Diane Clement credits mosquitoes for making her so fast.
When she was a young girl training on a track her father built by the marshlands of Moncton, N.B., she'd move as fast as she could to avoid getting swarmed.
All these years later, Clement is 83, a former Olympian and Olympic team manager and, now, a member of the Order of Canada.
She received the call from the Governor General's office about a week ago, saying she would be among the 120 Canadians to receive the honour in Ottawa in 2020.
Her citation highlights her "contributions to sport and recreation as an advocate for athletic excellence, fitness and healthy living among all Canadians."
"I was speechless. In fact I had tears. I couldn't believe it," Clement said over the phone from her downtown Vancouver apartment.
Clement's career shattered records and glass ceilings — and largely defined Canada's track and field landscape.
Clement ran for Canada at the 1956 Melbourne Olympics, competing in the 100- and 220-yard dash, as well as the 440 yards relay. She was the first New Brunswick athlete — male or female — to compete in a Summer or Winter Olympics.
In 1958, she participated in the Cardiff, Wales, Commonwealth Games, winning a bronze medal.
Clement went on to become the first woman to coach UBC's track and field team and the first woman to serve as president of Athletics Canada.
But she battled assumptions about what women could and couldn't accomplish long before she took those jobs.
"Women had a choice in track and field of [running] 100 or 200 metres and [were told] if we trained for more than that, we might not bear children, and that was the mandate that we had at that time," she said.
"When you think of what women have accomplished in all sports over the decades, and they thought that we were so delicate that we couldn't train for more than 200 metres, halfway around a track. We've come a long way, and women have shown that, if we do the proper training and have the proper coaches and support, we can do it all," she said.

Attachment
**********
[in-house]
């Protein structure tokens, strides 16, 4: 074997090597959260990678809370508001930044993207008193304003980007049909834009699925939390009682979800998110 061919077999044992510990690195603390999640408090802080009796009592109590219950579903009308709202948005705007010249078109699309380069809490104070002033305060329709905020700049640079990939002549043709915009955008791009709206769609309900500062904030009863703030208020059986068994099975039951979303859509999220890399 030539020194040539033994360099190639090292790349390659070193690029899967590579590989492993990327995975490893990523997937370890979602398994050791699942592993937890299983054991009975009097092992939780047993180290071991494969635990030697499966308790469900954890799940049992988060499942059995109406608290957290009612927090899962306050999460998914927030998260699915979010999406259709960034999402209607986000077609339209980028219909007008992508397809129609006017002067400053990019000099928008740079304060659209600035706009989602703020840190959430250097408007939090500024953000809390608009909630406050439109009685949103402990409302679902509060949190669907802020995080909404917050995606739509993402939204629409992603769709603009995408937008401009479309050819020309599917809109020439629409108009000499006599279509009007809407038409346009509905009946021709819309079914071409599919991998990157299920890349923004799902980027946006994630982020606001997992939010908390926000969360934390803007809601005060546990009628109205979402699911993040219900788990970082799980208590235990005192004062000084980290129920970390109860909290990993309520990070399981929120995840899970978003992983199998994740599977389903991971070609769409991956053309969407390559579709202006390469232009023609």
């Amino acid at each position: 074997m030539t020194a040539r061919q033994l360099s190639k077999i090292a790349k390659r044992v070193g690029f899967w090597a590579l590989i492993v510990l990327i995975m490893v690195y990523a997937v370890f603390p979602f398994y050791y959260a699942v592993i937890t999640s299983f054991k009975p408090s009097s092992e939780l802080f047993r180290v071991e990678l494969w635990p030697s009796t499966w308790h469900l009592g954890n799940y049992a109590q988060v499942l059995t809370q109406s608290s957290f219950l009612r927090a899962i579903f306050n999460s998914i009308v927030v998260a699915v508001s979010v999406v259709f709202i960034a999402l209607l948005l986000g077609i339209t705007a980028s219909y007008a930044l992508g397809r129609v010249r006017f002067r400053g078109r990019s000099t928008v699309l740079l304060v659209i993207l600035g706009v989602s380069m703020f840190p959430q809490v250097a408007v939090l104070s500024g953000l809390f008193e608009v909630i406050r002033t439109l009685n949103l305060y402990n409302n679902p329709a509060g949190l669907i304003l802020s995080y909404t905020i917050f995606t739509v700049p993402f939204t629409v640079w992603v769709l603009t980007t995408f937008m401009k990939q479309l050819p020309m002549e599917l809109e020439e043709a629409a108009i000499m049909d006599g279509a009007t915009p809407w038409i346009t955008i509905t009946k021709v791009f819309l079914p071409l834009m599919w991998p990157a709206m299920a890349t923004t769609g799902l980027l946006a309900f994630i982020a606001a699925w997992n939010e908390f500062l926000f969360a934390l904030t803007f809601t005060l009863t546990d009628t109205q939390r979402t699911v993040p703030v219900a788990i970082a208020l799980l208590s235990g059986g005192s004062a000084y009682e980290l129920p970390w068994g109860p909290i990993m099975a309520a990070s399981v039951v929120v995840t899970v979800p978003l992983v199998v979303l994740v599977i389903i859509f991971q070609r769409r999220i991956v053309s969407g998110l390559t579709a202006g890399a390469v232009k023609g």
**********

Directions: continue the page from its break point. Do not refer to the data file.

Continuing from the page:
Clement met her future husband, Doug, at the Melbourne Olympic Games in 1956.
Shortly after they were married, they received a phone call from Richmond City Hall, saying it would build a track for the municipality if they started a club. The couple founded the Richmond Kajaks Track and Field Club, which has trained dozens of athletes that went on to compete in the Olympics.
The couple served as co-mayors of the Athletes' Villages during the 1994 Commonwealth Games in Victoria and the 2010 Paralympic Winter Games in Vancouver.
Clement is also a co-founder of the Vancouver Sun Run and the author of eight cookbooks promoting healthy living.
She said her and Doug, who celebrated their 60th anniversary this year, continue to exercise together every other day. When they travel to Ottawa for the ceremony at Rideau Hall, it won't be their first time: Doug was honoured with the Order of Canada back in 1991.
"We were wondering what other couple in Canada may have received it as well," Clement said with a laugh. "To be given that honour means so much to me and to my family."